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Wednesday, June 18, 2014

9

You Are, Was, and Always Will Be Pussy Control

"i love you and want you to be happy" -princeHere's a good Times op-ed from last Friday about the contemporary battle over school dress codes, in which "girls, particularly those with ample hips or breasts, are almost exclusively singled out, typically told their outfits will 'distract boys.' As if young men cannot control themselves in the presence of a spaghetti strap." Peggy Orenstein writes:

Addressing leering or harassment will challenge young men’s assumptions. Imposing purdah on middle school girls does the opposite.

Yes! Oh no, here it comes.

Even so, while women are not responsible for male misbehavior, and while no amount of dress (or undress) will avert catcalls, cultural change can be glacial, and I have a child trying to wend her way safely through our city streets right now. [...] More than that, taking on the right to bare arms (and legs, and cleavage and midriffs) as a feminist rallying cry seems suspiciously Orwellian. 

Emphasis mine. I find nothing Orwellian about chasing and claiming the right to bare anything you want. I also find myself consistently irritated at any suspicion, leveled with any intentions, from any perspective, at what a woman wants to or doesn't want to wear. Who cares? Why care in any way that's not to celebrate? Who even has the energy?

Girlhood is too sexualized, cautions Orenstein; sure, yes, I've seen the baby shirts that say "Future Hooters Girl," I saw that press release last week suggesting I share with Hairpin readers that girls should start waxing their eyebrows at age 11 (??). But I never wore all the gross glitter-bin thongs I shoplifted in middle school anyway, and to automatically equate wearing tight or skimpy clothing with "embracing sexualization" or "stressing self-presentation over self-knowledge"—two phrases from this column—is to make the exact, violent theoretical mistake promulgated by men who'd say she was asking for it. It's a conflation of intent and potential consequence in a very particular arena where the two things have often been divorced for young women by others from the second they realized they had a gendered body at all. I'd suggest that most of these middle-school girls are not fighting for their right to embrace sexualization; they're fighting for their right to count it as optional, and all of the individual potentialities that will follow.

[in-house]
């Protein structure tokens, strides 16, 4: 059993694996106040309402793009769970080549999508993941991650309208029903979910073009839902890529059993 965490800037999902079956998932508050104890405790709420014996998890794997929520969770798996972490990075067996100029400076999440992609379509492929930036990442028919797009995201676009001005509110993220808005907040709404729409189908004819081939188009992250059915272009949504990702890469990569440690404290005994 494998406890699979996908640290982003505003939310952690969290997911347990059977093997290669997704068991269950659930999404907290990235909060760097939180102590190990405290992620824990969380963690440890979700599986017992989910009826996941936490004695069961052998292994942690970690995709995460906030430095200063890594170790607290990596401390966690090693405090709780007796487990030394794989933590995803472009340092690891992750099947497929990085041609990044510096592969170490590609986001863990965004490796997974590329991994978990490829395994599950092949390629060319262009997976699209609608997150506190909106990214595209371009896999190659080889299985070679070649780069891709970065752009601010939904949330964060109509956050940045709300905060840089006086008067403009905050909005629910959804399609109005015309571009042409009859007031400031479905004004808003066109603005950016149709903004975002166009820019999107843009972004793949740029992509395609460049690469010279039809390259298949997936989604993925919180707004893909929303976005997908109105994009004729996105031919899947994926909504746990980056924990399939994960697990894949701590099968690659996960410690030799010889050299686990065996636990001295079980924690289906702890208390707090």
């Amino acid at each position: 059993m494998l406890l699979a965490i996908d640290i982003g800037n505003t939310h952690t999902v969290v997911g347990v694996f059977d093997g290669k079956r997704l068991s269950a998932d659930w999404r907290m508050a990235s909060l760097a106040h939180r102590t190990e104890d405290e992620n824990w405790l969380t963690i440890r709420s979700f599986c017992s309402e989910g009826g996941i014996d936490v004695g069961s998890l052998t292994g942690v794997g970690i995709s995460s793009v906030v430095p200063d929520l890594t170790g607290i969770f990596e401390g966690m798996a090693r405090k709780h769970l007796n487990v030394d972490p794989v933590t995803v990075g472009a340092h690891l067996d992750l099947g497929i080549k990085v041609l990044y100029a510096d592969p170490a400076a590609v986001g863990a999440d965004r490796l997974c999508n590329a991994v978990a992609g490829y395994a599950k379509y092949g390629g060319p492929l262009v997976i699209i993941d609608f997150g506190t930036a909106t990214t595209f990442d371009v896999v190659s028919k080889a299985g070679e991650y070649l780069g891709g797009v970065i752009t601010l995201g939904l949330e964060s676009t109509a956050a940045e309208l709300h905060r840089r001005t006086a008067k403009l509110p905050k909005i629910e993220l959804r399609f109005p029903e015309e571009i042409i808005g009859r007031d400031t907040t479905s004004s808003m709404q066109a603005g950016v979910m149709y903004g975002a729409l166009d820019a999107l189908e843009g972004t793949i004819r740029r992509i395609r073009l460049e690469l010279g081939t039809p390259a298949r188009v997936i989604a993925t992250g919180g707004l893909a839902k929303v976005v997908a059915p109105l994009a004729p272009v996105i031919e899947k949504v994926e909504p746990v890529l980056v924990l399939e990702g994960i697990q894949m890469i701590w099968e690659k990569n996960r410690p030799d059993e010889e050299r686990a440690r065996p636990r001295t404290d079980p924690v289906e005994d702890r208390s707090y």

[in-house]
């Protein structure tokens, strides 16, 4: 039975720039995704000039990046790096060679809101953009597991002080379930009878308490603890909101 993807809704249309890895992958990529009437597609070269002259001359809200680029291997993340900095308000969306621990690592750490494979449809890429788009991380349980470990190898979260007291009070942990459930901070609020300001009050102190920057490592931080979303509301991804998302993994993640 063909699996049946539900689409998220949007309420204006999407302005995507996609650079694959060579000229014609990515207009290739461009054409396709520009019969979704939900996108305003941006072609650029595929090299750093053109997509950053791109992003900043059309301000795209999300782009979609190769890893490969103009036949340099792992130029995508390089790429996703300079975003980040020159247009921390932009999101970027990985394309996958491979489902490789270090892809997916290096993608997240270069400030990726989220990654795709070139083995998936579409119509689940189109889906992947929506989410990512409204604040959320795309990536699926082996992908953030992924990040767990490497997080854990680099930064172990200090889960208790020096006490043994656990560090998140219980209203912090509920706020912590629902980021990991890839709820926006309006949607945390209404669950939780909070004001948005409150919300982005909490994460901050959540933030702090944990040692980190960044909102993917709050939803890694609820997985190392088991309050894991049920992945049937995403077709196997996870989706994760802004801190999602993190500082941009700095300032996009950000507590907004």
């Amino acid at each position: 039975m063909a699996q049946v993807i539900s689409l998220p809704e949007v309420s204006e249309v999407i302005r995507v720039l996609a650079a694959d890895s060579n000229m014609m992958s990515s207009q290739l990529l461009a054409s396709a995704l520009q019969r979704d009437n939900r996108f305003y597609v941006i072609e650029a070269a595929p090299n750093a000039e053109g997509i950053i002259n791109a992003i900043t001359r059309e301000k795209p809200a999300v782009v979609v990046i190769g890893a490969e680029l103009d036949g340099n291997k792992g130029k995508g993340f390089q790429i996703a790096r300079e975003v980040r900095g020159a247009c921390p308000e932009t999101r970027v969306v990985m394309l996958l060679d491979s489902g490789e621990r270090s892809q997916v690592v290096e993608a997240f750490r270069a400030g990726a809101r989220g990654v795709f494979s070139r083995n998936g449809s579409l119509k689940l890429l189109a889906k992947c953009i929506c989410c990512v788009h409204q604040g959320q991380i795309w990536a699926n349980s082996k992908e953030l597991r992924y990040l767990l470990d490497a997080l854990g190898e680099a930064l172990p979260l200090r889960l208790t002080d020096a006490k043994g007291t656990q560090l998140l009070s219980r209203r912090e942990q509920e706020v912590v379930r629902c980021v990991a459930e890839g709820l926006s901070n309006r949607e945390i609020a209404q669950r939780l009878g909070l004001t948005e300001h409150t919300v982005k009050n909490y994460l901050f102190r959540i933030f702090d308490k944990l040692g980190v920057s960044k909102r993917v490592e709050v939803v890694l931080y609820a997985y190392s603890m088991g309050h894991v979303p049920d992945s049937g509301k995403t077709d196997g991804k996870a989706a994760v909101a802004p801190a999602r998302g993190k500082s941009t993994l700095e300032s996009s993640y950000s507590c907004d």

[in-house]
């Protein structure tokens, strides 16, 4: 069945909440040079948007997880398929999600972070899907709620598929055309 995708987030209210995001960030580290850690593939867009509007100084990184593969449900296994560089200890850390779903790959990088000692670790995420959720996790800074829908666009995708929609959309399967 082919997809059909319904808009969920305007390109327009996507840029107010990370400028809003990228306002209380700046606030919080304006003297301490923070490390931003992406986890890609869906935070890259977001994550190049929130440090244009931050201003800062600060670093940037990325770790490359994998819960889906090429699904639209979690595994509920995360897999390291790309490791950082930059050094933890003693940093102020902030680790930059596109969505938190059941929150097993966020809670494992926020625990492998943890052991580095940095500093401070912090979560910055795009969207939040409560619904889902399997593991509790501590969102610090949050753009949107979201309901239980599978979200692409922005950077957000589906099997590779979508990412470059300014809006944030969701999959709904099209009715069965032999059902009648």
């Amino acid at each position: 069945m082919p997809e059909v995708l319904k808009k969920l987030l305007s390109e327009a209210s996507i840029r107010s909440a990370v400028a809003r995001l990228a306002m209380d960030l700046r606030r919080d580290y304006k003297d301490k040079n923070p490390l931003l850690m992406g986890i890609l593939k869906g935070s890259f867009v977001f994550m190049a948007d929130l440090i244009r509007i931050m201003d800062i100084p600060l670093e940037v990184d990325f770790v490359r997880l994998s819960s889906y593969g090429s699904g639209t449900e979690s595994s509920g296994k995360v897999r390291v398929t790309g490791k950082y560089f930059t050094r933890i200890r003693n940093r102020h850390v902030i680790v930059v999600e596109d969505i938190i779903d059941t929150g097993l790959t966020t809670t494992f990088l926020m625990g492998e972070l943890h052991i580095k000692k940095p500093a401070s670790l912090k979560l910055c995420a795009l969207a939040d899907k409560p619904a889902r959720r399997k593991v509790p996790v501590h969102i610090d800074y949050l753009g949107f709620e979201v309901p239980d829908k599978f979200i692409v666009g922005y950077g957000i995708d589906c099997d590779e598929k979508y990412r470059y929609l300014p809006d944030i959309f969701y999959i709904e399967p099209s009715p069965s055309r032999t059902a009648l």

Anyway, I quite like the solution that Orenstein's daughter's school reached. They're developing a curriculum about how sexualization affects both genders, and:

They are also revising the definition of “distracting” apparel. Clothing must allow students a full range of motion — sitting, bending, reaching, running — without requiring perpetual readjustment. It cannot, in other words, pose a “distraction”: to the wearer.

Isn't that great? That's my wish when I see girls at festivals and other Baby's First Thotwear occasions: if you're comfortable, carry on; if you're not, take off your heels and put on an XXL t-shirt and keep living your life to the fullest. But even when they don't—even when girls are obviously experiencing the too-small American Apparel struggle for the sake of being attractive to a patchy-faced boy in tube socks—even in the hypothetical where a woman embraces sexualization and self-presentation above literally everything else, then what of it? One of the lessons of living inside this gender is understanding that that shit is going to be thrust on you no matter what. In the end one must turn to Prince for the answers: "And the moral of this motherfucker is, ladies, make 'em act like they know. You are, was and always will be pussy control." [NYTimes]